Updated: Dec 19, 2020
Once you are on the road with sewing you pick up certain items that prove really useful to your sewing life. These 10 items are indispensable for me and not ones you would immediately think of.
1. Eucalyptus Oil. Available in Chemist shops and places like health food shops. Of course if you live in Australia you can get it in the supermarket. Beautiful clean smell and useful for a number of things. If you make frame bags or purses it will clean the glue off the frame. It will take the sticky residue off your embroidery frames, sole plate of your iron and any stickiness on your machine. You just use a clean cotton cloth, soak a little eucalyptus oil onto it and wipe. (Added bonus is, if you have a cold it will help you breath easier!)
2. Frixion Pens by Pilot. I love these pens. You can get them practically anywhere. They come in loads of colours and have a really fine point. The best bit is if you these for marking on your fabric the marks iron right off. That's right, put a fairly hot iron over where you've marked and the mark disappears. Keep the lid on when not in use and always test on a scrap "just in case".
3. No I am advocating using your moisturizer itself, but if you buy your moisturiser in these heavy jars (L'Oreal, Clarins, Estee Lauder, Lancolme, etc) don't throw them out. Wash them out and save them. You can then use them as pattern weights. Empty they still have a good weight and as an added bonus you can use them for some small item storage.
4. Artists Grey Board. As you can see this is called grey but comes in shades of grey to beige. It comes in different thicknesses from quite thick and rigid. I use this instead of plastic grid or other materials for bag bases. If you are making a weekender it provides an absolutely rigid base but doesn't add weight. But don't be fooled - this isn't like cardboard. It doesn't go floppy when it gets wet and it's not bendy. You need something like a craft knife or Stanley knife to cut it. It's available from Art shops or online.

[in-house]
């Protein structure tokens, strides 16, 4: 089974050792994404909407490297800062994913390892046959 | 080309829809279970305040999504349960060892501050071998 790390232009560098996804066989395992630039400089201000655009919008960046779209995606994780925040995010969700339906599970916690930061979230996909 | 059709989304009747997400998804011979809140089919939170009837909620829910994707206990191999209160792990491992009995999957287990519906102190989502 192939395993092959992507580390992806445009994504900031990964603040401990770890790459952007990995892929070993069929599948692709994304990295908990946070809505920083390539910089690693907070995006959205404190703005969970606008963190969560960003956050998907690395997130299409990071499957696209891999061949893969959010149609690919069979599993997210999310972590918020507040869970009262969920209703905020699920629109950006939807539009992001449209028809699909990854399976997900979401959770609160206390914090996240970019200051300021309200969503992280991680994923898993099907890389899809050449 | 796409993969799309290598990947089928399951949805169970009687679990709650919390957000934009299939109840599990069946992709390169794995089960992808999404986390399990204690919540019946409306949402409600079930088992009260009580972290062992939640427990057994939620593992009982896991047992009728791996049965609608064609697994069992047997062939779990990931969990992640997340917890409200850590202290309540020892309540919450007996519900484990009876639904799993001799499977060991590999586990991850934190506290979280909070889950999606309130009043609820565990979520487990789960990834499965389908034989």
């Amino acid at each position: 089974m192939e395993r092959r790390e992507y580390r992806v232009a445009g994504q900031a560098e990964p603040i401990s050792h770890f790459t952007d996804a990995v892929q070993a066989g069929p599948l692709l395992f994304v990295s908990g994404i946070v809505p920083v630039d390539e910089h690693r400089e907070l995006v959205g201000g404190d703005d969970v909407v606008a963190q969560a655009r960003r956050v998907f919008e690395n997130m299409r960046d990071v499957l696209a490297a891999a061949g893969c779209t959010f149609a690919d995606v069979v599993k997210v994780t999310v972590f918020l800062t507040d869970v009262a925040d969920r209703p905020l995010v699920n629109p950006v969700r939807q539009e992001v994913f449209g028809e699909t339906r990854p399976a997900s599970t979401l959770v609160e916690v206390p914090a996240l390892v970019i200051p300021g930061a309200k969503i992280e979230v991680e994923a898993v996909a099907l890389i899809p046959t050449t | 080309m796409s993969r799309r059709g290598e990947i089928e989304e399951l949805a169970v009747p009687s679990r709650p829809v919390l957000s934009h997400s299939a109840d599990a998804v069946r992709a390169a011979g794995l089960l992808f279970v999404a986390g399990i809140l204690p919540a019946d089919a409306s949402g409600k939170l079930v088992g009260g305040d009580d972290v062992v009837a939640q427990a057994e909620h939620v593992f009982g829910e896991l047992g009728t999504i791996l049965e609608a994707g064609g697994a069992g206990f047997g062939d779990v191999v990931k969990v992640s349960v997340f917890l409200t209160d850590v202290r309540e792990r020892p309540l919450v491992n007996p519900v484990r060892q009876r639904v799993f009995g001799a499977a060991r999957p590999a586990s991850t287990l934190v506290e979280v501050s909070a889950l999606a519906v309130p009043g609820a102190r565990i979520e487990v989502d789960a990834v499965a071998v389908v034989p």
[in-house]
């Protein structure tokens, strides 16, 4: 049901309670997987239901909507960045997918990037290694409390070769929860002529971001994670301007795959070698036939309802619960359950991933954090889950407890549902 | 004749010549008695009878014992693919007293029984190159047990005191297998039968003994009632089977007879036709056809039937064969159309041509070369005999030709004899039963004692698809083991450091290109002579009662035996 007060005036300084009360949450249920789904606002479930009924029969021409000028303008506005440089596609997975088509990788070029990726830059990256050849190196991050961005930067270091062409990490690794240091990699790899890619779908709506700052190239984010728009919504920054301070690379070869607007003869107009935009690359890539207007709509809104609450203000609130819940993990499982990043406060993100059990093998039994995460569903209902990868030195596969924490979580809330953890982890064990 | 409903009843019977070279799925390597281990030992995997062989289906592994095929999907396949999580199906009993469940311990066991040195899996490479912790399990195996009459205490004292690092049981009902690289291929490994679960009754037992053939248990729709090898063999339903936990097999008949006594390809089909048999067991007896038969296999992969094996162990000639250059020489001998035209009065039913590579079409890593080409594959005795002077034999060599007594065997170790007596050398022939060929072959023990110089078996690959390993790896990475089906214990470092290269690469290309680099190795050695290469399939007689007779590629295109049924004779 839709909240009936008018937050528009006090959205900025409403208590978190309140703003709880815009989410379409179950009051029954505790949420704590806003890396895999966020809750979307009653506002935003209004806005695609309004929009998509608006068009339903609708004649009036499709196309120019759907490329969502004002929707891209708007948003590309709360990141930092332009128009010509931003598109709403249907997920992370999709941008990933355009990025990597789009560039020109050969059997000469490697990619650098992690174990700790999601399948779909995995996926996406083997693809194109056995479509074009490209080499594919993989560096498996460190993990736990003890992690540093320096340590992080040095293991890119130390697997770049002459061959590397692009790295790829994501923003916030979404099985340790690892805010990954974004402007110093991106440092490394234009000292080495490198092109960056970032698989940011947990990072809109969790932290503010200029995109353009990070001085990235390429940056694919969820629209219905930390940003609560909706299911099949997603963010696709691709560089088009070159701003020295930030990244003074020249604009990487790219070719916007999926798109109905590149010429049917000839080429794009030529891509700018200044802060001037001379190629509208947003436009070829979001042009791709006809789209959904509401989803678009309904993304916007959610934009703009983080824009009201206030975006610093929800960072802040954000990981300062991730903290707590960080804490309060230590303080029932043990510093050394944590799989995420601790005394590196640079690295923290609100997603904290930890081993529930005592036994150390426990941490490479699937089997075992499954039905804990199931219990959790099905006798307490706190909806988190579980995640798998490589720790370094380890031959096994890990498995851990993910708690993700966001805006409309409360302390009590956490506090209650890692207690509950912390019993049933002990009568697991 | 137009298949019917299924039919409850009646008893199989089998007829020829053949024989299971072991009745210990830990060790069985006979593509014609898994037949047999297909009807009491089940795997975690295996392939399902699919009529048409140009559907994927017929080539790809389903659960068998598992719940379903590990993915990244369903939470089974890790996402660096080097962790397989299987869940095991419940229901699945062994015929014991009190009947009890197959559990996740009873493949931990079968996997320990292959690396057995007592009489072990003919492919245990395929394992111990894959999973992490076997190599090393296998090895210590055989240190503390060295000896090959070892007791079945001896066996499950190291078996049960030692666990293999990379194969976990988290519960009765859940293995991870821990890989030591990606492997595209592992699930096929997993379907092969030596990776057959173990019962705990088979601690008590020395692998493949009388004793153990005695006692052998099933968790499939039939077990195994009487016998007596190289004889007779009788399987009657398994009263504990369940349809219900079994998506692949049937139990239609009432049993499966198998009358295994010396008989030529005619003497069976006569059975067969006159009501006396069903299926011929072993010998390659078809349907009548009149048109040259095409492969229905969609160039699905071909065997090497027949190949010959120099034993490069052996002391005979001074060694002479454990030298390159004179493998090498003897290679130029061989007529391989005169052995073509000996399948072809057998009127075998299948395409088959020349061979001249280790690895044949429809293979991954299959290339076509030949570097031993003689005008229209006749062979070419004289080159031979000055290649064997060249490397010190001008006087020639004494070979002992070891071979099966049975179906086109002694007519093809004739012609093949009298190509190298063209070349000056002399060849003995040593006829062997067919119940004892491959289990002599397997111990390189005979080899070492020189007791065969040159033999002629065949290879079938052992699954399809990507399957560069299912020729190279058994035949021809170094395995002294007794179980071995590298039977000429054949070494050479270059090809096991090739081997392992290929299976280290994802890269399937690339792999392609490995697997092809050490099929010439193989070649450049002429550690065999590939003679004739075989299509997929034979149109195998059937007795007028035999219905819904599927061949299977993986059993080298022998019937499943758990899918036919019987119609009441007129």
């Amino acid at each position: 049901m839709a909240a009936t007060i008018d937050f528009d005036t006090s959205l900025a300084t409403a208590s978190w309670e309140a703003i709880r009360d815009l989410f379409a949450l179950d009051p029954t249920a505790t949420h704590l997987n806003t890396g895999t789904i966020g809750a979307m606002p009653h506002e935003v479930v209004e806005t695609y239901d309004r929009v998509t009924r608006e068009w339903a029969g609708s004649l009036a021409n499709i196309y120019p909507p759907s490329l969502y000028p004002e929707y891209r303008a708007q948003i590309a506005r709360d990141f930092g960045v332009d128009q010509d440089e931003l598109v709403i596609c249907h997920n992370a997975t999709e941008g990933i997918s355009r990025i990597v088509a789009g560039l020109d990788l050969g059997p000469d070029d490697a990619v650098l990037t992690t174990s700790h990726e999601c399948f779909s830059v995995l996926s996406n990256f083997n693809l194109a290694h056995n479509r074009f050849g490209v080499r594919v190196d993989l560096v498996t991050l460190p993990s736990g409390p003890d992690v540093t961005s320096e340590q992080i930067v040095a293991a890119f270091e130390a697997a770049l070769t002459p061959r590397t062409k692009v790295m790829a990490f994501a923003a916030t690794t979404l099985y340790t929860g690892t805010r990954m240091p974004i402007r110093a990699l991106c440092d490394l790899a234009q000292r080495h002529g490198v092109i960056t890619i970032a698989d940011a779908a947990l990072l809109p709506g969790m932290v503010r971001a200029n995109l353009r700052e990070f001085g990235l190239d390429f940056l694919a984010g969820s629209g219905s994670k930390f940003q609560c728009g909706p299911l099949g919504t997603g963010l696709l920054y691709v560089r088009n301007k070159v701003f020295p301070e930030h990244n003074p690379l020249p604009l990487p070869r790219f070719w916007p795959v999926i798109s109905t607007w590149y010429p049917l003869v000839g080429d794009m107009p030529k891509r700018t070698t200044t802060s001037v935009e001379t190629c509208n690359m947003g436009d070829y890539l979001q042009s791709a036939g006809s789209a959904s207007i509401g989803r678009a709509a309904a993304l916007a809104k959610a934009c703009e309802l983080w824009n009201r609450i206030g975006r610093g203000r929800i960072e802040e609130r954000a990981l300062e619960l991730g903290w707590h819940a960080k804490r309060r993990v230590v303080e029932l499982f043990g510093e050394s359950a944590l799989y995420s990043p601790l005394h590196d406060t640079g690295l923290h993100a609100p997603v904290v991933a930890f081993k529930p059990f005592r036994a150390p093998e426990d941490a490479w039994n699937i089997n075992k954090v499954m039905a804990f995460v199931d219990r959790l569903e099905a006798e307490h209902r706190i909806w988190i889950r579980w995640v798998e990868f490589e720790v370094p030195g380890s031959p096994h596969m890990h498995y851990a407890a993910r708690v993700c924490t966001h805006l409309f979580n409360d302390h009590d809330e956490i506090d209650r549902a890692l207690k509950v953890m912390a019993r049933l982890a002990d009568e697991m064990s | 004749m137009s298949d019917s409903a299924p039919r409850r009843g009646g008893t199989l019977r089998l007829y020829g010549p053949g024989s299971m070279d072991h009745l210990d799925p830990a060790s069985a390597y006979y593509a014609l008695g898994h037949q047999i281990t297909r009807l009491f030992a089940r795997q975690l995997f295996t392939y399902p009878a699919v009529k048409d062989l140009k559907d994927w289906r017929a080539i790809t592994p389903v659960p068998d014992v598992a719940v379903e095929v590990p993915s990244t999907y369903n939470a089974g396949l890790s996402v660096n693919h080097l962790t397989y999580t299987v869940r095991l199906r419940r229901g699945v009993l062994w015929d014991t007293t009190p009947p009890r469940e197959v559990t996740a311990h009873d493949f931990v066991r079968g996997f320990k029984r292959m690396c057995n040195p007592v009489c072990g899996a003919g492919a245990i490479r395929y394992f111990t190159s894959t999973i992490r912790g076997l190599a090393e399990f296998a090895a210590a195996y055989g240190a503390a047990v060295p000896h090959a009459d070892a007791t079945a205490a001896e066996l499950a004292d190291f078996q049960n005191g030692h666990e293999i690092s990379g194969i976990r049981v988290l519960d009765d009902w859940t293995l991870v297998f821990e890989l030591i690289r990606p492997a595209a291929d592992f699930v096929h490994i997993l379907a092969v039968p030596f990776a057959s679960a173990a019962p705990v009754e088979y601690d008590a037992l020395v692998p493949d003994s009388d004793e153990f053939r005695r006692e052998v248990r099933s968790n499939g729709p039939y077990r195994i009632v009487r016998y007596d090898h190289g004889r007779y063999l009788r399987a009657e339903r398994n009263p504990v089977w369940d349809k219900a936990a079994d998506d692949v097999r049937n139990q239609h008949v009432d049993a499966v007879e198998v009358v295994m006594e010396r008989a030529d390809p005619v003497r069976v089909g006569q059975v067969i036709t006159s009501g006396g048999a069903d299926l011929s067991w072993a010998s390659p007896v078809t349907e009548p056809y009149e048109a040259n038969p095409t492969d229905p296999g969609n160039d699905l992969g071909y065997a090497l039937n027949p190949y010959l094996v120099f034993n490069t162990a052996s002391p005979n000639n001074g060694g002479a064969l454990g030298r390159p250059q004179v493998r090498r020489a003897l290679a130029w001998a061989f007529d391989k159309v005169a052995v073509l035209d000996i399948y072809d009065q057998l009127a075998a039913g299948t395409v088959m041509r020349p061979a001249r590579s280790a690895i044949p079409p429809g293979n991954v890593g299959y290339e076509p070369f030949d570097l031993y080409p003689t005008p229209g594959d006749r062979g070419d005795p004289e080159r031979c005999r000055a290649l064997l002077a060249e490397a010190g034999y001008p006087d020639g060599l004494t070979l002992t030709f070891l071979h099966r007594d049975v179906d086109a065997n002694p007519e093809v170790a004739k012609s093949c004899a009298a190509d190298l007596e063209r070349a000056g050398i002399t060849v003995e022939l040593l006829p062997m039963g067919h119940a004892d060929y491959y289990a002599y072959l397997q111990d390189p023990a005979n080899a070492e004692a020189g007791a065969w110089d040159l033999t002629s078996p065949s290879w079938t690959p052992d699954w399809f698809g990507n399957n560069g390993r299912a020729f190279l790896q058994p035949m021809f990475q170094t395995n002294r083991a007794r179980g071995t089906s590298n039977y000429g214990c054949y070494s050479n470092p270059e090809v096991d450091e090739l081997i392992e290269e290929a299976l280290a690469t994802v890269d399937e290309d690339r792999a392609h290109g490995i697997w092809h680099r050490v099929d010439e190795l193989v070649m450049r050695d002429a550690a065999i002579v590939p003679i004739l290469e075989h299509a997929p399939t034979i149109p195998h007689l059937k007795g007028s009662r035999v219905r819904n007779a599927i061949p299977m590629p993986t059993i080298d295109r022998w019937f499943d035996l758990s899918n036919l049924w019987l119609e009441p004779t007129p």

5. Although this looks like a pair of tweezers, it is in fact a Bodkin. This works like tweezers but has a ring on it that you push down to keep the bodkin closed. It is ideal for threading elastic or ribbon, for turning out a casing or narrow strap or for grabbing small items that might be difficult to reach. Mine came in a packet with a bodkin needle, which is a thick non-sharp needle with a really big eye. Also useful, but I am a bodkin fan.
6. Headliner. This fabric is called Headliner and it is used by the automotive and boating industries to refresh or repair interiors. It is thin foam covered on both sides with a thin fabric. The foam comes in different thicknesses and I mostly use the 6mm. This is like Stiff Stuff by Sew Lazy, Soft and Stable byannie, Bosal 493-18 In-R-Form Double Sided Fusible Foam Stabilizer or Pellon Flexi-Foam. It's not exactly the same as anyone but is a brilliant substitute. When used as an interfacing in a bag or purse it provides structure and bounces back if squashed. You probably need to do an online search for it as it isn't normally stocked by sewing shops. Once you have a source hang on to it because it is an essential I can't do without. Oh and it's usually cheaper than other foam stabiliser.
7. DIY storage. Have you been to craft and sewing shops and seen the price of storage for threads and sewing items? Expensive isn't it? This is where your DIY shop comes into play. Check for nail and screw storage and you are likely to come across little chest of drawers like those pictured. As you can see some are exactly the right size for small reels of thread. If you have different sized things to store then they have different sized drawers, and one might be the right size for you.
8. Tiny Bull Dog Clips. No doubt you've seen and probably bought those small plastic coloured clips to use instead of pins. Now I make a lot of bags and some of these have a number of layers and sometimes the pegs aren't strong enough. Then I use these little metal bulldog clips. They are strong and perfect for bags and relatively cheap to buy.
9. Low Tack Making Tape. This is mostly used
when painting for masking off around light switches and skirting boards. But this is also brilliant for using on fabric without it leaving stickiness or marks. You can use it to mark straight lines or instead of pins. Also you can use it as a sewing line for quilting.
10. Fusible Thin Interfacing. Now before you say this isn't unusual - I use this all the time, well I'm going to tell you how I use it. If you are careful you can iron this onto commercial pattern pieces (you know the tissue kind) and it makes them very robust. No more tearing or not being able to fold it up again when you're finished. This actually makes repacking a pattern easier. Make your patterns stronger and last longer.
That's my list of ten. Happy sewing!